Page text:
Why Medical Doctors (Don’t) DO PhDs
I see the medical career as a train ride, a long one. You embark on it only aware of the first stop to come: Graduation. What you don’t know is that you don’t really get to hop off when you make it there. Instead, half way through the journey, you’ve already applied to stay aboard, focusing on the end of Foundation Training. Turns out you’re probably not getting off there either. By the time that journey ends you are holding a ticket to your Core Training trip and by now you probably are correctly assuming that that’s not the end either. After all, you have come too far not to become a Consultant. So you find yourself once again compelled to stay aboard. By the time you finally arrive, you are at the very least in your thirties and somehow expected to disembark with a family and an established practice. What?!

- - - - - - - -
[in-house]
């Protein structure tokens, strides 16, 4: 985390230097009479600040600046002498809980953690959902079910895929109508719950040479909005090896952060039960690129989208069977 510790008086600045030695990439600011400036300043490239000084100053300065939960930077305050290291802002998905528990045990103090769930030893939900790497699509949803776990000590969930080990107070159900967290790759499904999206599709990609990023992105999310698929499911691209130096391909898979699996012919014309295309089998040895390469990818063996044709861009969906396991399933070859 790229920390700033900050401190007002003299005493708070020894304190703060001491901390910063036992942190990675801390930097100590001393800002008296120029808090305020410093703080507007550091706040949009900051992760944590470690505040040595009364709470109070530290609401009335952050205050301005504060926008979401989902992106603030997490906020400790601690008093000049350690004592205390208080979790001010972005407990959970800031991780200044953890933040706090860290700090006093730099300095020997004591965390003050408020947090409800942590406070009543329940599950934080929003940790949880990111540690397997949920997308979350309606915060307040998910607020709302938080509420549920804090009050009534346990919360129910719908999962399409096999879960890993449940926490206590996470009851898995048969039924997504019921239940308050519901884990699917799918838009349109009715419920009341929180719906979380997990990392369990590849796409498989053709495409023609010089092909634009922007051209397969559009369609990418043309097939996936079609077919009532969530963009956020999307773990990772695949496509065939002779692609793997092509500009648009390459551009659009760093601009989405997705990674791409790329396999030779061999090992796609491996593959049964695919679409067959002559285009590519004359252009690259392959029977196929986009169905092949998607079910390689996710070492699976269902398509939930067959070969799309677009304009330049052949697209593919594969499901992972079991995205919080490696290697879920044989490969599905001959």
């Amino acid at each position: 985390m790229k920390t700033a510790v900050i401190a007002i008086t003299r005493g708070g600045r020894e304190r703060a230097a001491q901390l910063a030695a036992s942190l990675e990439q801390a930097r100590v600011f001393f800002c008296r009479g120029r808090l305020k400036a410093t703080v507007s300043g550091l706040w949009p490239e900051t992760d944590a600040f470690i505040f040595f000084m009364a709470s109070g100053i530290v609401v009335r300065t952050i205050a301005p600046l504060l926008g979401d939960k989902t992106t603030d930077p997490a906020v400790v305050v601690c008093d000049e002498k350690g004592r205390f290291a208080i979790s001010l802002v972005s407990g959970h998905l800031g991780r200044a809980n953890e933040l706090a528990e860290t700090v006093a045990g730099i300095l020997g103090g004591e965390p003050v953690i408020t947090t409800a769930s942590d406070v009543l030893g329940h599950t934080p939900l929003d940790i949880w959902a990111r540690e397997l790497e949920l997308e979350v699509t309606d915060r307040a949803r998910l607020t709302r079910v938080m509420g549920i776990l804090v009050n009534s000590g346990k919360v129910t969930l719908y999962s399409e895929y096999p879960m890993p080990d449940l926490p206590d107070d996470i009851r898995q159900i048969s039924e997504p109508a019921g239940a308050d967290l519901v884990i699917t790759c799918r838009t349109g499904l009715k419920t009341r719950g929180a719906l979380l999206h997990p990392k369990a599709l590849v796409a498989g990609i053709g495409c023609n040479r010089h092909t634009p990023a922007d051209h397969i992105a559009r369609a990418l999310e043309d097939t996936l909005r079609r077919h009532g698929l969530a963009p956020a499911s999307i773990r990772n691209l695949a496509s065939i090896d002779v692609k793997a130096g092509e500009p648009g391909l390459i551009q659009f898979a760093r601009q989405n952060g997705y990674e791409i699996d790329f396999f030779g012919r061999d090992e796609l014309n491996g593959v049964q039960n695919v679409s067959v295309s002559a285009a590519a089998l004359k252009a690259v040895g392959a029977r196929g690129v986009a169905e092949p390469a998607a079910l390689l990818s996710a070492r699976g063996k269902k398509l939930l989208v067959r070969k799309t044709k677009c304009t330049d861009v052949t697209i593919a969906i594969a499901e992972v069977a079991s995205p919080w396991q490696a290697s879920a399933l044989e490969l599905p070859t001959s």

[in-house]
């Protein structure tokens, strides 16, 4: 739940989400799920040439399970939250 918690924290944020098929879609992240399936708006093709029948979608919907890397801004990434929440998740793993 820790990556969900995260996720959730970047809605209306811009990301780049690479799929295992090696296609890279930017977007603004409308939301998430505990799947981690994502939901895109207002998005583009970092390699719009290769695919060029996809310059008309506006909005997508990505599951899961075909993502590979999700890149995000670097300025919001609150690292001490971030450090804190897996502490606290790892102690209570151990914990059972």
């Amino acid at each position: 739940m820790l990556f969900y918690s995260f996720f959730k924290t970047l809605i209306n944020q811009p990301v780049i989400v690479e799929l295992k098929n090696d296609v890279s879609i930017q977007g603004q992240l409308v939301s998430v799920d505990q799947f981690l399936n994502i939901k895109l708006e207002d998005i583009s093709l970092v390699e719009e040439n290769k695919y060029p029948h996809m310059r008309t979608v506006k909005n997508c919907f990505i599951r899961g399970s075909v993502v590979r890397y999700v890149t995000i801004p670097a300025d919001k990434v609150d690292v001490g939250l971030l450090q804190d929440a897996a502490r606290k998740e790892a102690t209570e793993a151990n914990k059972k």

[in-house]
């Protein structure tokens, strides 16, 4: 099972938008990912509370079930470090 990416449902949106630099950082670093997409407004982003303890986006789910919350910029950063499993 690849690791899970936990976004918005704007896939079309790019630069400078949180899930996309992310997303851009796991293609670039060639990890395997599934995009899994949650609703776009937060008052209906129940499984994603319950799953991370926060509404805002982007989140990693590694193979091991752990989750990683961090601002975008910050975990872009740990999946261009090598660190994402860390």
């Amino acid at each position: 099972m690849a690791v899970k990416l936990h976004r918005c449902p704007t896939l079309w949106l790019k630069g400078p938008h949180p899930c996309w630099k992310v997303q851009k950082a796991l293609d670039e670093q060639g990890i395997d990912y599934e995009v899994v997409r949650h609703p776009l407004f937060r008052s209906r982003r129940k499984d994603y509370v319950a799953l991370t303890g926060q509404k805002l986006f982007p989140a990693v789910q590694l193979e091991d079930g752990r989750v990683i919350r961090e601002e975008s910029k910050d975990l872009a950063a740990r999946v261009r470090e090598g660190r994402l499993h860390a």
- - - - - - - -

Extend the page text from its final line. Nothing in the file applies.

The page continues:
Do not panic! I am here to tell you that despite of how it looks YOU DO HAVE A CHOICE at every station. As you perhaps noticed, the PhD isn’t a station the train goes through. Therefore, to get one you need to hop off, find a bus, a cab and perhaps even walk a few blocks —Obviously bound to, at some point, second guess the detour as the regular journey is long enough as it is. Well, let me tell you: Taking the time off to do the PhD was the single best decision I’ve made. It brought me to Cambridge, where I was able to get a UK medical registration and license while doing my research. It expanded my horizons drastically. It gave me a perspective beyond the herd effect which was bound to run my life if I hadn’t found the courage to dream my own dreams. So please, don’t fall into the trap of believing that you’ll receive happiness and fulfilment tied up in a bow as a reward upon achieving the final station. Realising that the train ride isn’t your career but your life is a game changer.
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